Charter schools, which are publicly-funded but independent schools, are becoming an increasingly popular alternative to traditional public schools. A recent report by the University of Arkansas, “Making it County: The Productivity of Public Charter Schools in Seven U.S. Cities,” has found that based on a study of seven major cities, charter schools are more cost-effective than traditional public schools — and help students out-earn their traditional public school counterparts.
For each of these cities, the charter schools yielded more learning per education dollar spent. Using the National Assessment of Educational Progress, the study found that charter schools were 43 percent more cost-effective in reading and 43 percent more effective in math. In looking at the return on investment, the charter schools surpassed the traditional public schools by approximately 46 percent over a 13-year period of Kindergarten through twelfth grade.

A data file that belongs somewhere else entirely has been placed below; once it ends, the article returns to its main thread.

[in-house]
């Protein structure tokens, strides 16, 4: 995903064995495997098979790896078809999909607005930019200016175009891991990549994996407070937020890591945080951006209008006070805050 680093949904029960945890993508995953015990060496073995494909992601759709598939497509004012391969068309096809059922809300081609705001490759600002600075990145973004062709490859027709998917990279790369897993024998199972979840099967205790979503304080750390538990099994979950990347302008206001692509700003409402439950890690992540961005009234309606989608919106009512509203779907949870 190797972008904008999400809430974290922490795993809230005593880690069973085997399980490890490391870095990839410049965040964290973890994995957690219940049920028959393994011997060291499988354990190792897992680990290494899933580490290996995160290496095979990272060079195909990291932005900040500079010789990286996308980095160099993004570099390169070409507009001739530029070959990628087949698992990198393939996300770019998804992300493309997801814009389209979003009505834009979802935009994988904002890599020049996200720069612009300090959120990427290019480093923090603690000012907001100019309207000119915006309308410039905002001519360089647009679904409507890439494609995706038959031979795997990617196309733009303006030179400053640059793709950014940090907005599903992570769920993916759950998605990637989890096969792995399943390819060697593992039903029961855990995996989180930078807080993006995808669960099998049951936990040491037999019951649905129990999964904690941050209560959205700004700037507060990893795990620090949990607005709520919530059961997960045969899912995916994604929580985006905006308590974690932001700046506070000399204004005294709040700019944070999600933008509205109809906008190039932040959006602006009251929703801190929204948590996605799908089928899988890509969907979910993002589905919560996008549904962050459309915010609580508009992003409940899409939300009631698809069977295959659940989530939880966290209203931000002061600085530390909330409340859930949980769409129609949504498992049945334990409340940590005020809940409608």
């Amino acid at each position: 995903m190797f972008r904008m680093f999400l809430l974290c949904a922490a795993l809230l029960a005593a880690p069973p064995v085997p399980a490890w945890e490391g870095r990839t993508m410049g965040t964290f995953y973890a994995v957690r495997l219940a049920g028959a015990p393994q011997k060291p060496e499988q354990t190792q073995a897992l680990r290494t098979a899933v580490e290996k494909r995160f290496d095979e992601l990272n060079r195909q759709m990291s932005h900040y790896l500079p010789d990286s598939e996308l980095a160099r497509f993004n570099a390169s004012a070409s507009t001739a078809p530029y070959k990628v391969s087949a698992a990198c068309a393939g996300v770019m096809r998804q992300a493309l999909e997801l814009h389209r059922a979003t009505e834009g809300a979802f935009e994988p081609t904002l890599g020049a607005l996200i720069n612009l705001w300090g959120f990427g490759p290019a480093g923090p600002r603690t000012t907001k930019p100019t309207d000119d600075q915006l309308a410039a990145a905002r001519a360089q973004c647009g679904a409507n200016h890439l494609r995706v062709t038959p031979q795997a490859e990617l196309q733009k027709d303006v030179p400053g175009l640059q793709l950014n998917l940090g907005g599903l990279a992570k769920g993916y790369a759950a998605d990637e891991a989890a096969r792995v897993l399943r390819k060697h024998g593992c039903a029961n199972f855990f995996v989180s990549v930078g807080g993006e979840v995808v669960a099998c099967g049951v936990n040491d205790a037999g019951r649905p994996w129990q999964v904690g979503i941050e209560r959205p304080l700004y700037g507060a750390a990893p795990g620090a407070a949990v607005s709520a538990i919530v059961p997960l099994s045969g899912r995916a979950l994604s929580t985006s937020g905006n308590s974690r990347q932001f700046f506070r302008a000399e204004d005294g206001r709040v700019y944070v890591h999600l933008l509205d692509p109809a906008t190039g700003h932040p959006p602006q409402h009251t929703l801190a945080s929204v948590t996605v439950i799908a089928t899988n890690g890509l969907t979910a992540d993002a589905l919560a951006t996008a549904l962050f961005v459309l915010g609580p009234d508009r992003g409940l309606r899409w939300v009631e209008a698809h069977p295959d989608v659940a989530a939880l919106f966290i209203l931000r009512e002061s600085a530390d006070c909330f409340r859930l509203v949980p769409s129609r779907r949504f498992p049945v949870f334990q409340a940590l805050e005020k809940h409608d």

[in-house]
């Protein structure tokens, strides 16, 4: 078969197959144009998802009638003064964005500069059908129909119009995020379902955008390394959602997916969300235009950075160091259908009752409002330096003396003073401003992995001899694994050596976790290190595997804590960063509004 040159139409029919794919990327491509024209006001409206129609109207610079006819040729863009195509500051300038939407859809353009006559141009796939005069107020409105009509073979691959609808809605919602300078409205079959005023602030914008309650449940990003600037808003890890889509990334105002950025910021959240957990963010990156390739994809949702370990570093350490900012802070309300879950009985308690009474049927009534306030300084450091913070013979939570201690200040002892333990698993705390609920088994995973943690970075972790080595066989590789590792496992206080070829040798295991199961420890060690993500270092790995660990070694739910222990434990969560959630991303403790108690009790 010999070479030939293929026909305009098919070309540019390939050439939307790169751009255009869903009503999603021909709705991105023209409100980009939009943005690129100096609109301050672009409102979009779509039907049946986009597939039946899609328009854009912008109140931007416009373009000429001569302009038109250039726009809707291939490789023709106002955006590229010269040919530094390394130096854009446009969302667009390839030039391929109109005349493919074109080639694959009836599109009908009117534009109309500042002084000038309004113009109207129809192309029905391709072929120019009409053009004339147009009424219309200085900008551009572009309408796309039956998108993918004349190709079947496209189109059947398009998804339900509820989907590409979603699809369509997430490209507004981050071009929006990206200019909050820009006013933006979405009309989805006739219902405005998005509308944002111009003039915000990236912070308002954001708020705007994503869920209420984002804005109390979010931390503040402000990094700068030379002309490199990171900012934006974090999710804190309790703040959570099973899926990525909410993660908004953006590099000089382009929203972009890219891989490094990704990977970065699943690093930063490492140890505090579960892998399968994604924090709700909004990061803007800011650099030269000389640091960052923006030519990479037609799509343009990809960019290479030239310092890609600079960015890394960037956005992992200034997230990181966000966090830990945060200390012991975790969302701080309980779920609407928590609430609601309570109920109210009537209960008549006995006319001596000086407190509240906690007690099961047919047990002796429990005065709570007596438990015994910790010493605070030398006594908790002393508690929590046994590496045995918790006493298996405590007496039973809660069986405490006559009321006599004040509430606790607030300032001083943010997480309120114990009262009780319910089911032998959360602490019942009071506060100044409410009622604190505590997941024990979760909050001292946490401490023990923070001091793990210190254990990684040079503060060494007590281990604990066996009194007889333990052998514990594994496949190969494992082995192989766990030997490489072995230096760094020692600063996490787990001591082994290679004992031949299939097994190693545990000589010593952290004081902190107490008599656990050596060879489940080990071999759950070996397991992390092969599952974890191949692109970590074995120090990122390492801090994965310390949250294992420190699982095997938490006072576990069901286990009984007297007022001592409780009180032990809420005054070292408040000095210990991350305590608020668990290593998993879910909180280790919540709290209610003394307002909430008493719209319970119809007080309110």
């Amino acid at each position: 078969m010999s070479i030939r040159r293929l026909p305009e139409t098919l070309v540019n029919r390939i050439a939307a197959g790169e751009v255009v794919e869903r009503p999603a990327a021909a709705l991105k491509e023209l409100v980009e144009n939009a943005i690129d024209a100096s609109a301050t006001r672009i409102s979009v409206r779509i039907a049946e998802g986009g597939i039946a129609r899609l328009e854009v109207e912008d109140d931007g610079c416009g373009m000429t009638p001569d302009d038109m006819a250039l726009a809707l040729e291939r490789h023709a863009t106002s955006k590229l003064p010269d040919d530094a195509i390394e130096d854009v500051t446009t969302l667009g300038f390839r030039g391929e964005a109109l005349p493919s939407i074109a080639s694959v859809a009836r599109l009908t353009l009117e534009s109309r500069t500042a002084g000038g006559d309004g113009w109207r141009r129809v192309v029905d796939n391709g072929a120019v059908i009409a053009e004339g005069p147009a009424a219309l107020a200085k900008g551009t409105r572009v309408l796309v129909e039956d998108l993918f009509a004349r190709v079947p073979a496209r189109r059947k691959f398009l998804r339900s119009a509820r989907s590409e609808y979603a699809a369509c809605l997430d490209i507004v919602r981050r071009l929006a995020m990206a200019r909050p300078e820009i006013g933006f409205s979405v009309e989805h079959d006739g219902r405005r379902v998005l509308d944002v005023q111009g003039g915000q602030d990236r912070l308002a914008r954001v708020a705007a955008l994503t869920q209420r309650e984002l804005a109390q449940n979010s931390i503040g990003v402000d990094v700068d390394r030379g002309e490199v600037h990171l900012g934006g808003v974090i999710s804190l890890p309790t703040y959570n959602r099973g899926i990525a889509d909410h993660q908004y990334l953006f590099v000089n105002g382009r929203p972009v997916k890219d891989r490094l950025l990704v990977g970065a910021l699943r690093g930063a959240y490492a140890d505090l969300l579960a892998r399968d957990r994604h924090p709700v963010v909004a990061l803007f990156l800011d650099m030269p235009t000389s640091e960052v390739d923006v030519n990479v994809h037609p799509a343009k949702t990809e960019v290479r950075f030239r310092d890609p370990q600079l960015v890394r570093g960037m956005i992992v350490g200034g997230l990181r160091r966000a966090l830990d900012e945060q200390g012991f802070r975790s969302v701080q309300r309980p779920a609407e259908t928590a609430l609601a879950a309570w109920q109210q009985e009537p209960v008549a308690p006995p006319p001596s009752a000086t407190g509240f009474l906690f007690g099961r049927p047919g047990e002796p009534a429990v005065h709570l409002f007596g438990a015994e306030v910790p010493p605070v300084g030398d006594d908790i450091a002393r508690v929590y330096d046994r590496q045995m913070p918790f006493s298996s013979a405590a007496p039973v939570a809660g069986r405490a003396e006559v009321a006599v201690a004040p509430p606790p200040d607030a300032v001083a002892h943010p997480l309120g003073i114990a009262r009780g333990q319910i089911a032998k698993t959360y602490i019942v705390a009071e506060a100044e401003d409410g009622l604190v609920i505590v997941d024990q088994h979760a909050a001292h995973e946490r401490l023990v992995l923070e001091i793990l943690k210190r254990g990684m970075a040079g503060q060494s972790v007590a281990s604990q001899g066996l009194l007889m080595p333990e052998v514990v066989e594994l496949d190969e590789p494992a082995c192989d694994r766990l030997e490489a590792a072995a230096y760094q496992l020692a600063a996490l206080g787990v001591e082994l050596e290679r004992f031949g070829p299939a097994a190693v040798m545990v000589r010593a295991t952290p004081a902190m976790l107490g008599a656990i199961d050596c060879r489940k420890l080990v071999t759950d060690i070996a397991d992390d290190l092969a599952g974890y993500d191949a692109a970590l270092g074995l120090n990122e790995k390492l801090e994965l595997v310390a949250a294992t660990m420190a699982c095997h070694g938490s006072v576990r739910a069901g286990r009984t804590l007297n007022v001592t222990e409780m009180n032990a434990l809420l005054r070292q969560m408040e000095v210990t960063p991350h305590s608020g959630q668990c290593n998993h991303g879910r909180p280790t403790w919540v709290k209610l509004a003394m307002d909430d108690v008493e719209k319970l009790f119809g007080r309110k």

The report also showed greater lifetime earnings per student in charter schools: each dollar invested in traditional public schools yields $5.46 in earnings compared to $8 in charter schools. This translates into $487,177 more in lifetime earnings for the student in charter schools than in traditional public schools.
Interestingly, these charter schools are more effective despite having 33 percent less funding.
With statistics such as these, charter schools seem to present an optimal model for cost-effective education. However, charter schools are often strongly opposed by teachers’ unions. In a July 4, 2017, article, the National Education Association summarized their new NEA Policy Statement on Charter Schools, stating they “will boost NEA’s forceful support of state and local efforts to limit [emphasis added] charter growth and increase charter accountability, and slow the diversion of resources from neighborhood public schools to charters.”
The University of Arkansas study is clear: it’s time to take a good look at charter schools and continue to give them the opportunity to improve public schooling.